Having worked as a municipal prosecutor handling hundreds of cases involving the prosecution of Garden State motorists for drunk driving offenses, I know how hard our state and local police officers work to protect the rest of us on public roads and byways. This is by no means an easy job, and I and my staff of experienced New Jersey DWI defense lawyers understand the pressures and dangers that these public servants face on a daily basis.
Of course, that said, there is little excuse for ignorance of the law, especially by the very individuals who are entrusted with the job of upholding those same laws. When a patrolman, judge or other officer of the court flouts the law, it hurts us all. Naturally, as drunk driving defense attorneys, I and my colleagues know that many people are accused of crimes and offenses that they did not commit. It’s our job to represent these individuals in order to help them achieve justice.
Driving drunk is a serious offense, and being convicted of intoxicated driving, drug DUI, or other drunken driving charges can result is heavy penalties, not to mention increased automobile insurance premiums. The social stigma of a conviction for driving under the influence of alcohol, prescription medication or illegal drugs, such as marijuana or cocaine, can be life-changing. Just the news of being arrested for DWI can result in severed personal and business relationships.
In short, a DWI is nothing to take lightly and deserves the attention of a qualified DWI-DUI defense attorney. An example of the serious consequences of allegedly driving drunk can be found in the news every week. Whether the incident takes place in Bergen, Ocean, Monmouth or Passaic County, the results can be devastating to one’s career and private life.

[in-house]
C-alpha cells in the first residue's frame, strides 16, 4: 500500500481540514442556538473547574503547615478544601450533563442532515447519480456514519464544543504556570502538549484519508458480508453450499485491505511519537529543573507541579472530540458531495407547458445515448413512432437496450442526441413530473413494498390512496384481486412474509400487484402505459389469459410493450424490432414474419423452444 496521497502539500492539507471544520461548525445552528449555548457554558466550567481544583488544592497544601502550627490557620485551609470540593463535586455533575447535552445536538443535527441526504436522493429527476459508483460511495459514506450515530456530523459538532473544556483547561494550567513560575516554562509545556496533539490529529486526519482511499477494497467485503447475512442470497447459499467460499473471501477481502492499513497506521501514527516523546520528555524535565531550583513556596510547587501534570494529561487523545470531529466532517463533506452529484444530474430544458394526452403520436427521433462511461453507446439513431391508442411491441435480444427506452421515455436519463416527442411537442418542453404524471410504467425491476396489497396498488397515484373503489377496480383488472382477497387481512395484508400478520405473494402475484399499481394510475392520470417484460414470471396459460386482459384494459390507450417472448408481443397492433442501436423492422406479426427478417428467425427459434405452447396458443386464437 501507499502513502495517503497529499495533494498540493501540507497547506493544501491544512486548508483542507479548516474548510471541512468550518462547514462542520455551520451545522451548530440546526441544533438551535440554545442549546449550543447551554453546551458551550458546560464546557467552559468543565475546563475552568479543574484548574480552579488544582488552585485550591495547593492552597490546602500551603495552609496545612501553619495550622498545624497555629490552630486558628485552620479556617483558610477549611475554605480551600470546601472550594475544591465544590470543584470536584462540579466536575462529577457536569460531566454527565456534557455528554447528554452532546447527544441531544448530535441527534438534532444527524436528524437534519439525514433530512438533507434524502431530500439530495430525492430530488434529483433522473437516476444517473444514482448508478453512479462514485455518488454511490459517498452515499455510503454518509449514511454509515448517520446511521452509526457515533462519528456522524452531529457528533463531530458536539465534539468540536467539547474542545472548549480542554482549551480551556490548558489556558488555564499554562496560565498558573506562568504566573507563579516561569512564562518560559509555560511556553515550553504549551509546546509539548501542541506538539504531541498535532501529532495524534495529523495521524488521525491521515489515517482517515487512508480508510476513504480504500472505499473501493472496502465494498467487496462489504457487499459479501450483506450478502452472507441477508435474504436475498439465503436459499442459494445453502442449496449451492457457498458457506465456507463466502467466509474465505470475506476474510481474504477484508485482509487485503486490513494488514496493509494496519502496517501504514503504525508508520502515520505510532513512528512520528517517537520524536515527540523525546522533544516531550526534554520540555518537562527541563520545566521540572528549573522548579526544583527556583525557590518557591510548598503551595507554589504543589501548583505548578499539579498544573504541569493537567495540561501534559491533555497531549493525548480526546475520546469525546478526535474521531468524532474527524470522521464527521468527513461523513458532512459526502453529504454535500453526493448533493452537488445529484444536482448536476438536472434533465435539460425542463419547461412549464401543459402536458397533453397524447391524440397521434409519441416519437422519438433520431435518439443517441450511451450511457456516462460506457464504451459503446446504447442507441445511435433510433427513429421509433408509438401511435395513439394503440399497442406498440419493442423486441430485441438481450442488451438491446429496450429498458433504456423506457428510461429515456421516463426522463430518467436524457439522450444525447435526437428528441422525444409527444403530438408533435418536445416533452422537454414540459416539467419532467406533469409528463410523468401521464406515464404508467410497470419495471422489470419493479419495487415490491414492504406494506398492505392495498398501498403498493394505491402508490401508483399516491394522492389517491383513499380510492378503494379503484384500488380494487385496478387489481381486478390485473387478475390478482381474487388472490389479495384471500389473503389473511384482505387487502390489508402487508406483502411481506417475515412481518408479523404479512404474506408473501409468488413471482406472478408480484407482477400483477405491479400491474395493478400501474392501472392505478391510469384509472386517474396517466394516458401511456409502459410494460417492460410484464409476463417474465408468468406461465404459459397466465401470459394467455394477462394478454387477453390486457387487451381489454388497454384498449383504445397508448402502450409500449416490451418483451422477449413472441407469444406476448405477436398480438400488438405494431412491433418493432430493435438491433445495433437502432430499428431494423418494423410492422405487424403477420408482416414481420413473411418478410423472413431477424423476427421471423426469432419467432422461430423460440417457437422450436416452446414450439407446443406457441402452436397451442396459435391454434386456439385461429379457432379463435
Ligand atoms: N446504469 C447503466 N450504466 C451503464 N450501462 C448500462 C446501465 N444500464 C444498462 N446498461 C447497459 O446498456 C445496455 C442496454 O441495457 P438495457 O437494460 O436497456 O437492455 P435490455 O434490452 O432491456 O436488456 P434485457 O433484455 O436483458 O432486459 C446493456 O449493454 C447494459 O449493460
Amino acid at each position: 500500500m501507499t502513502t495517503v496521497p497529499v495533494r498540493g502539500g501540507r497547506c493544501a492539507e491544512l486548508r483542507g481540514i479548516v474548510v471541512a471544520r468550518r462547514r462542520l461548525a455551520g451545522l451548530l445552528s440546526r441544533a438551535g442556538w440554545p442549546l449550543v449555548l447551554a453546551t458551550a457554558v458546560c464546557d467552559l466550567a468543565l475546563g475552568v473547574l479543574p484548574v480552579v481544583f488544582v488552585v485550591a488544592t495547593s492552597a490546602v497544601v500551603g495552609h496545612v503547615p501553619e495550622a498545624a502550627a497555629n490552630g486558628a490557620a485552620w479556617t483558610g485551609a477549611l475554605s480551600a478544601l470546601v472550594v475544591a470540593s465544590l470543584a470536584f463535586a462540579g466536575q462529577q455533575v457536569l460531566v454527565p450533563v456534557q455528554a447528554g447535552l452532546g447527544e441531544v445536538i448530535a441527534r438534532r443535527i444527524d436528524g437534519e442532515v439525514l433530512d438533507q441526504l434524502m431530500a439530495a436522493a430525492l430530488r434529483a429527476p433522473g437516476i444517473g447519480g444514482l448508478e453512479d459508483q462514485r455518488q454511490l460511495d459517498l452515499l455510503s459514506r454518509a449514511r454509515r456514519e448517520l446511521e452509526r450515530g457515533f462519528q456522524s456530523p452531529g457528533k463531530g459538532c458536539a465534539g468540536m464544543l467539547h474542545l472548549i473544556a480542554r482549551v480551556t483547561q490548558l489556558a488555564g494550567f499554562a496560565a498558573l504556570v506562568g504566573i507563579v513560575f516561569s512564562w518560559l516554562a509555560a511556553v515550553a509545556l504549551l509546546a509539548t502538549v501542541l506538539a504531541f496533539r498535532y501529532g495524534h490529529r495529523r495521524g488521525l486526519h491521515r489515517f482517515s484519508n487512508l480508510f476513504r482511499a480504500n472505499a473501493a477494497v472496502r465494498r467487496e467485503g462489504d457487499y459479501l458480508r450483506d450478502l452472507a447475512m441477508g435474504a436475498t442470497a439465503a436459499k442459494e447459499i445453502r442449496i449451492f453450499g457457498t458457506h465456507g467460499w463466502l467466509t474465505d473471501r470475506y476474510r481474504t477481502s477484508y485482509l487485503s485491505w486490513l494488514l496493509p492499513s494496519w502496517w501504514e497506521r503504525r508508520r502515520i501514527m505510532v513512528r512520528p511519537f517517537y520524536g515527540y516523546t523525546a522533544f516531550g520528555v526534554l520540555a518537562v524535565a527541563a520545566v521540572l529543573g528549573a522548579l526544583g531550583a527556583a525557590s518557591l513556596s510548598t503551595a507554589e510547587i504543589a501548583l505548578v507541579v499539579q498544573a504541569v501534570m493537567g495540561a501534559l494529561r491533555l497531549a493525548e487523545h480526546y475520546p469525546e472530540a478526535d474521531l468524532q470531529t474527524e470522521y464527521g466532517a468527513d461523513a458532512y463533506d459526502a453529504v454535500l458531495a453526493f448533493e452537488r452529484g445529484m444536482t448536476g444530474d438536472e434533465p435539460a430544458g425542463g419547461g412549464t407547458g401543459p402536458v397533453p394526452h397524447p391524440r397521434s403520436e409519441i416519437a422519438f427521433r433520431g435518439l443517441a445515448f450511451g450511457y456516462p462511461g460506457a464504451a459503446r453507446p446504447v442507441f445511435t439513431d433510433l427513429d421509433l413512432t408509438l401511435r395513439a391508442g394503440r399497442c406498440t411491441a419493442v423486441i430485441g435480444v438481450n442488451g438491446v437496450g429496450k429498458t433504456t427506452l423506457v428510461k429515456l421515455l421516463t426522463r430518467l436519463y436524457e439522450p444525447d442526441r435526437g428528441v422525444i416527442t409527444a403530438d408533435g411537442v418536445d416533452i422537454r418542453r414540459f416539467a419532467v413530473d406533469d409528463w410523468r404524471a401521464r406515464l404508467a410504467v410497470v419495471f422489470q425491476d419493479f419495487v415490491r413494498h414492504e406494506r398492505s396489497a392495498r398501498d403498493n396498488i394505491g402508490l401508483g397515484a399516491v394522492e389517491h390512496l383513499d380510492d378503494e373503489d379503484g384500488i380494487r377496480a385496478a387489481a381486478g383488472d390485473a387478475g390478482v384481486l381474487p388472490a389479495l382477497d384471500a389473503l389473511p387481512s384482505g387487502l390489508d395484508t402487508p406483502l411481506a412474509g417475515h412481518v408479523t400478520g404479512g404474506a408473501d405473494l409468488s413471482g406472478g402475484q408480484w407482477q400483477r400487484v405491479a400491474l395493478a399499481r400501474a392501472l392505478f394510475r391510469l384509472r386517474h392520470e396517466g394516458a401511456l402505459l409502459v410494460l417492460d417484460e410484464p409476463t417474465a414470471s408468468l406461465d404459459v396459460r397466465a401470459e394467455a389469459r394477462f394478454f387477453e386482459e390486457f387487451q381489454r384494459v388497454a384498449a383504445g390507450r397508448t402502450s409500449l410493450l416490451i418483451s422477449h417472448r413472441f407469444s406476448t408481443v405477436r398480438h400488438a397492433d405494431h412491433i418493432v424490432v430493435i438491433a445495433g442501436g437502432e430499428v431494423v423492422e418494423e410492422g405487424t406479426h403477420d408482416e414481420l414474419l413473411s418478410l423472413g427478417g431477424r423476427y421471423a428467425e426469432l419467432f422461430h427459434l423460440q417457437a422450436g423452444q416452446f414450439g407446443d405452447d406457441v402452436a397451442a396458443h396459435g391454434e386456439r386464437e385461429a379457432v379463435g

According to news reports, a New Jersey state trooper was recently indicted on charges stemming from a 2009 drunken driving arrest in Camden County, NJ. Based on police reports, Detective Sgt. William Billingham was charged with fourth-degree vehicular assault following a car crash in the early morning of March 22, 2009. According to local prosecutors, Billingham was allegedly drunk at the time of the collision.
The crash reportedly occurred on Rte 295 when the off-duty trooper, operating an unmarked police vehicle, ran into the rear-end of a sport utility vehicle driven by an out-of-state motorist. Following the crash, which left Billingham with half a dozen broken ribs and the other driver with an injured back, police reports show that Billingham did not identify himself as a state police officer, but instead used an undercover alias when interviewed by the officers responding to the crash.
Claiming that the subsequent investigation was “superficial at best,” the victim’s attorney has alleged a cover-up. A spokesperson for the state police had told news outlets that an internal investigation was underway and looking into this particular issue. In fact, although the drunk driving accident actually took place in Camden County, the case itself is being handled by the Ocean County prosecutor in an effort to avoid any appearance of or actual conflict of interest. This is reportedly due to the fact that Billingham’s brother is the Camden County sheriff.
Apparently, the state police have made inroads into curbing DWI’s within the ranks. According to news reports, a so-called “crackdown” within the division has reportedly led to a greater than 75-percent reduction in DWI cases involving troopers in 2010.
N.J. trooper indicted for 2009 drunk-driving crash, NJ.com, September 22, 2011